Now a certain man named Simon had previously practiced magic in the city and amazed the people of Samaria, saying that he was someone great. All of them, from the least to the greatest, listened to him eagerly, saying, “This man is the power of God that is called Great.” And they listened eagerly to him because for a long time he had amazed them with his magic. But when they believed Philip, who was proclaiming the good news about the kingdom of God and the name of Jesus Christ, they were baptized, both men and women. Even Simon himself believed. After being baptized, he stayed constantly with Philip and was amazed when he saw the signs and great miracles that took place.
Now when the apostles at Jerusalem heard that Samaria had accepted the word of God, they sent Peter and John to them. The two went down and prayed for them that they might receive the Holy Spirit (for as yet the Spirit had not come upon any of them; they had only been baptized in the name of the Lord Jesus). Then Peter and John laid their hands on them, and they received the Holy Spirit. Now when Simon saw that the Spirit was given through the laying on of the apostles’ hands, he offered them money, saying, “Give me also this power so that anyone on whom I lay my hands may receive the Holy Spirit.” But Peter said to him, “May your silver perish with you, because you thought you could obtain God’s gift with money! You have no part or share in this, for your heart is not right before God. Repent therefore of this wickedness of yours, and pray to the Lord that, if possible, the intent of your heart may be forgiven you. For I see that you are in the gall of bitterness and the chains of wickedness.” Simon answered, “Pray for me to the Lord, that nothing of what you have said may happen to me.”
Now after Peter and John had testified and spoken the word of the Lord, they returned to Jerusalem, proclaiming the good news to many villages of the Samaritans.
Simon is a fascinating character, isn’t he? Is Simon’s conversion genuine? Does Philip condemn him for wanting to purchase the right to distribute the Holy Spirit, or merely warn him? Is Simon’s request for prayer sincere or some form of protective self-interest?
This is the gospel spreading “from Jerusalem, through all Judea and Samaria, to the ends of the earth” (1:8). The Holy Spirit is sweeping the most unlikely and alarming people into God’s embrace through Jesus. This is the beginning of “grace-run- amok” Good News for the whole world – and the challenge to the church then and now is, “Are your hearts open enough to keep up?”
There is no need to assume that Simon’s conversion was any less real than Philip’s other hearers. The key has got to be Simon’s relationship with the spiritual powers.
Philip proclaims Jesus as the Messiah – “God’s Liberator”. The Messiah’s job was to free the people from all the powers and forces that kept them in chains. They wouldn’t distinguish between Roman occupation, demon possession, illness or disability – and neither does Jesus in the gospel stories. Philip’s ministry in Samaria mimics Jesus’ in Galilee, and gets the same dramatic, joyful response.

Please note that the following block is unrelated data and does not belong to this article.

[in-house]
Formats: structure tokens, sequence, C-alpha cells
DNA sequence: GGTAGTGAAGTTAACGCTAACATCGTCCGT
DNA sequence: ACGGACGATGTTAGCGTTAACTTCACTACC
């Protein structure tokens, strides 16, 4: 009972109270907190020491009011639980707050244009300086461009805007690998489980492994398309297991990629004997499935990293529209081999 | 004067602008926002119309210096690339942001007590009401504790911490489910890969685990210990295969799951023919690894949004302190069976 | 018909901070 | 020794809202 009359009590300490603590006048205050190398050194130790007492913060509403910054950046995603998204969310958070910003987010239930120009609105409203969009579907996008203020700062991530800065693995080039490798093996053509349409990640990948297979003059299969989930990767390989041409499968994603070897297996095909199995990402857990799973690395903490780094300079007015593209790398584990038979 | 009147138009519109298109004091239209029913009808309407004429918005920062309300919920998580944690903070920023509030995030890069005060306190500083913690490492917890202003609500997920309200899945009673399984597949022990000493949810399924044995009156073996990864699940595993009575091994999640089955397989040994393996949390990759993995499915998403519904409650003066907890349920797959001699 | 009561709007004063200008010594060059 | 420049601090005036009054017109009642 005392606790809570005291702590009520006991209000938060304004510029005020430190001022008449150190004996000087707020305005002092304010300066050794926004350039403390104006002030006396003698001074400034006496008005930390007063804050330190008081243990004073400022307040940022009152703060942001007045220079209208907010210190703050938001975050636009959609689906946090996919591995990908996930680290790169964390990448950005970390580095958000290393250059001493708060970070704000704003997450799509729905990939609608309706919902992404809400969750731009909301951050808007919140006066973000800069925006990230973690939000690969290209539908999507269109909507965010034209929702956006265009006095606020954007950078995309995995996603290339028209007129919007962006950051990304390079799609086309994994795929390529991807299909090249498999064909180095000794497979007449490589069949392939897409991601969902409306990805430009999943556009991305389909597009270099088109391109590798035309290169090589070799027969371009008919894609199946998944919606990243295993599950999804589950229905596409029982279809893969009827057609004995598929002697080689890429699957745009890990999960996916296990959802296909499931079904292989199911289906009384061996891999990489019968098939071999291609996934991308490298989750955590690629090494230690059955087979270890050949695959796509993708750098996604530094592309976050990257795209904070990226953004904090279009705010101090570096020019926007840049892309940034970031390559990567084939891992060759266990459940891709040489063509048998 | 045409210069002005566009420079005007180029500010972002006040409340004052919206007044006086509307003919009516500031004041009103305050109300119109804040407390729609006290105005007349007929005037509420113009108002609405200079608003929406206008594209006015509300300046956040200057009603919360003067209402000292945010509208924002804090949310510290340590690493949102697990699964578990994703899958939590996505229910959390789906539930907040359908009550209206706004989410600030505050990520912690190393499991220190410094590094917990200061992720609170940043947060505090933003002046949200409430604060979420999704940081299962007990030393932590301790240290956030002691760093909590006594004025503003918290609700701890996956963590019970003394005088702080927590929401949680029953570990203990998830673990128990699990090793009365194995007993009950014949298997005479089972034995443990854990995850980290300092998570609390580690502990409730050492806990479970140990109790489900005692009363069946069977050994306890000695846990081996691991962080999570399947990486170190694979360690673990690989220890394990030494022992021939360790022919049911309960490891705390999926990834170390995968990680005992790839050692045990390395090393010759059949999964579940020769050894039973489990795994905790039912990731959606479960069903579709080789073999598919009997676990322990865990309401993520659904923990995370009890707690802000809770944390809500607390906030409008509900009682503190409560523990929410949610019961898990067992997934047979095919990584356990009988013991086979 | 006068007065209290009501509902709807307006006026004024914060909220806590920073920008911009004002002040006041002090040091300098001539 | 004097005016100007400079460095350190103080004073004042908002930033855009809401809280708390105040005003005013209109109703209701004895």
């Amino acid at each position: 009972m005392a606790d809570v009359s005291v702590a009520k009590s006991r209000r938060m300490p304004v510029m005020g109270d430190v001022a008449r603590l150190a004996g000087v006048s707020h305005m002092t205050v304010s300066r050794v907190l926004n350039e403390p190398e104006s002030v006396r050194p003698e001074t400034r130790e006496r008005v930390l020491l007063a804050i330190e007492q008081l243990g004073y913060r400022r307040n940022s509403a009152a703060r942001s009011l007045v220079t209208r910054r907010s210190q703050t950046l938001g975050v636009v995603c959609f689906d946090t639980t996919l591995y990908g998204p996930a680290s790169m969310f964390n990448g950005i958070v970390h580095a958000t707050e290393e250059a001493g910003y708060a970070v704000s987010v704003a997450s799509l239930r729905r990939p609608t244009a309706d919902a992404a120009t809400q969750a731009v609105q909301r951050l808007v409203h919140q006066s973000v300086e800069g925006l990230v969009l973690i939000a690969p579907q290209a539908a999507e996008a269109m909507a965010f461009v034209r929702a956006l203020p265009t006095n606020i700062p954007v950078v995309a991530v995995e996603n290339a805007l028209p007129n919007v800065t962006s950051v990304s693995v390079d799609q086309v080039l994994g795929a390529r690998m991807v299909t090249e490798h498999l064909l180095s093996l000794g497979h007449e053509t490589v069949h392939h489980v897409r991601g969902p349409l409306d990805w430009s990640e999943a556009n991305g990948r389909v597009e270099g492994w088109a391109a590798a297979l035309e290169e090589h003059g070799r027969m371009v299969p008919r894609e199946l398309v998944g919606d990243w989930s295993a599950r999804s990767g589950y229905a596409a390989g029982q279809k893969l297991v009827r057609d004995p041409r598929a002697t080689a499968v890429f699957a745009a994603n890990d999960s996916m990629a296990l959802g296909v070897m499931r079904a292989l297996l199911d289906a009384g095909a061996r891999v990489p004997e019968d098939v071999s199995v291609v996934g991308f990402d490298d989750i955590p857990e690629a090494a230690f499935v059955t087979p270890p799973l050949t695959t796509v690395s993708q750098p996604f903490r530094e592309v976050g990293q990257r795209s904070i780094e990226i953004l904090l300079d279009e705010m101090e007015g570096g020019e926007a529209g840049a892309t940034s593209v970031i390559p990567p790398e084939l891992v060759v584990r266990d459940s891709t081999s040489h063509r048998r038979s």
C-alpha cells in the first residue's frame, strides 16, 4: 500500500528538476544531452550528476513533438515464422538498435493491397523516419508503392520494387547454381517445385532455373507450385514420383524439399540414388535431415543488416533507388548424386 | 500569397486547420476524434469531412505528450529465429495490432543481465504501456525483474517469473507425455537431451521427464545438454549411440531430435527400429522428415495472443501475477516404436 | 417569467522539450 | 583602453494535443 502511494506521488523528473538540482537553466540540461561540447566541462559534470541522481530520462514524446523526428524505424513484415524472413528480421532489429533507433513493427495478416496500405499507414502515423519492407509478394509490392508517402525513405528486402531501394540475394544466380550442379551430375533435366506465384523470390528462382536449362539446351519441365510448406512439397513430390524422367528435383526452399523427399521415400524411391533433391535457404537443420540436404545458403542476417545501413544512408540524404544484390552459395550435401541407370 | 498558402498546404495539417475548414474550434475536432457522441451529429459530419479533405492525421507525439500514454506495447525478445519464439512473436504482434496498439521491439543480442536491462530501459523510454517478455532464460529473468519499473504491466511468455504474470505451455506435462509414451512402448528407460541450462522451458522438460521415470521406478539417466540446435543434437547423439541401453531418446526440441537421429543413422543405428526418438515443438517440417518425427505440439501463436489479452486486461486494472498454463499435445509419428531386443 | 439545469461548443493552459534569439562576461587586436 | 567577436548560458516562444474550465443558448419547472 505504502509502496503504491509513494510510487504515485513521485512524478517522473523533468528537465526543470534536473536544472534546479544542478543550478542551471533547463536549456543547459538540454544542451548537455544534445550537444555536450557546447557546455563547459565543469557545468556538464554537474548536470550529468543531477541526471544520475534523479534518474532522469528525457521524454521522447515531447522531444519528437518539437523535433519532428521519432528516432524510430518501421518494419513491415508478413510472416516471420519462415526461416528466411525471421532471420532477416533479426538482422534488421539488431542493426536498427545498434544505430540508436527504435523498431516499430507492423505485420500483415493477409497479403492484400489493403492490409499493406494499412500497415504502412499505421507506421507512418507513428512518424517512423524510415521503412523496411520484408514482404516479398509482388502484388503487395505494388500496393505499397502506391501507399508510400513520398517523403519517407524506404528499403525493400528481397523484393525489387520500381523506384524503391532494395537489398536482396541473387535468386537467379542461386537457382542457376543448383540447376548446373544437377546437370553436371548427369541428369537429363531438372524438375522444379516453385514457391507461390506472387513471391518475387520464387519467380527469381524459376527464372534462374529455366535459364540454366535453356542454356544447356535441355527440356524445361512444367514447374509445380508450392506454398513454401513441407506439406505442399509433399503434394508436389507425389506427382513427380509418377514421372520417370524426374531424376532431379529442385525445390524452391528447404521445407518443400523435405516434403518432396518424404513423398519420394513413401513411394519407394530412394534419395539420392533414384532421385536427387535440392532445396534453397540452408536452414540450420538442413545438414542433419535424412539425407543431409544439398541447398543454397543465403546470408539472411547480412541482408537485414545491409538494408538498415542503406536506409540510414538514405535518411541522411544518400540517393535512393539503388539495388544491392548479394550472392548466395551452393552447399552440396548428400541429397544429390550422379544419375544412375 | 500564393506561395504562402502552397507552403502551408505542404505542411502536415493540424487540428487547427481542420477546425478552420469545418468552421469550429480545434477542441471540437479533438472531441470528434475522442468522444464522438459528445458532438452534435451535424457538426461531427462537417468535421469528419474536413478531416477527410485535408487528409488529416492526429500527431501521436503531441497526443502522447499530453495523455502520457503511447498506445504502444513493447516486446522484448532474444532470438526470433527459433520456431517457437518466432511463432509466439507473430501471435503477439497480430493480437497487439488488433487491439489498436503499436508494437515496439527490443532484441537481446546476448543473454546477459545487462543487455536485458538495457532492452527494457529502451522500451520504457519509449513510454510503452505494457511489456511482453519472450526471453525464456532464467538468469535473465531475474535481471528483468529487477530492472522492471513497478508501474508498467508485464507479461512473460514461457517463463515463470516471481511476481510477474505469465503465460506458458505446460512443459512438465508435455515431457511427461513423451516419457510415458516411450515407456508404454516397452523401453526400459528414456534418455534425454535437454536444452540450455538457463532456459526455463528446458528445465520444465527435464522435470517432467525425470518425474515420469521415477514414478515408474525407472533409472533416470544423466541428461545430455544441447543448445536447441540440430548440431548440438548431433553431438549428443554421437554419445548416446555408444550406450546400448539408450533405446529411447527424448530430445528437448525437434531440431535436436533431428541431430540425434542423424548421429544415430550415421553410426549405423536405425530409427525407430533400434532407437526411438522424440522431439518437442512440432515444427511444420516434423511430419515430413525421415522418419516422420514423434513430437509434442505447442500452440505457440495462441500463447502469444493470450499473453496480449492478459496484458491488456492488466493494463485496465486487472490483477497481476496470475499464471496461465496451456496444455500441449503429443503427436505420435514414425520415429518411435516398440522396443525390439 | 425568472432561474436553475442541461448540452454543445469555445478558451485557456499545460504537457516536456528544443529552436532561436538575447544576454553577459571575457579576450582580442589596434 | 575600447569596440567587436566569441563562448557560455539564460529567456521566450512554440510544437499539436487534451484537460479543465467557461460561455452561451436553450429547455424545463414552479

What Simon has not realised is that there is a connection between religion, economic exploitation, and power. Luke’s gospel is full of stories of Jesus being angry at the way in which religion is used to exercise power over the poor and vulnerable. And here, when Simon is confronted by the Holy Spirit, he sees immediately a way of getting wealthy and powerful.
Peter calls it “gall of bitterness and chains of wickedness”. Jesus talks about Mammon (rather than money). It’s the addictive power that chokes compassion and makes it apparently okay to live at the expense of others. It is able to pervert the very best in us – including our faith. It is a remarkable spiritual power, and it is the very opposite of the Holy Spirit.
Could Simon’s prayer request be a desperate recognition of his own captive helplessness? Would we recognize it in ourselves?
There are many who pray far more desperately for the coming of your Kingdom than I do. They beg you for daily bread because they go to bed hungry. They pray to be delivered from oppression and exploitation. They long for people who look and behave like you – who see their desperation and are moved to tears of compassion or a burning anger that will not let them rest while things stay as they are.
Fill me with your Holy Spirit, I pray, that my own heart will overflow with your compassion, that I will find the courage to stand up against injustice, that I will make a Jesus-shaped difference to my world.
Grant, by your grace, that I will be the answer to the prayers of the very least and proclaim with my life as well as my mouth that Jesus is the Messiah.
Lawrence Moore is a church mission and discipleship consultant, and attends Worsley Road United Reformed Church in Salford
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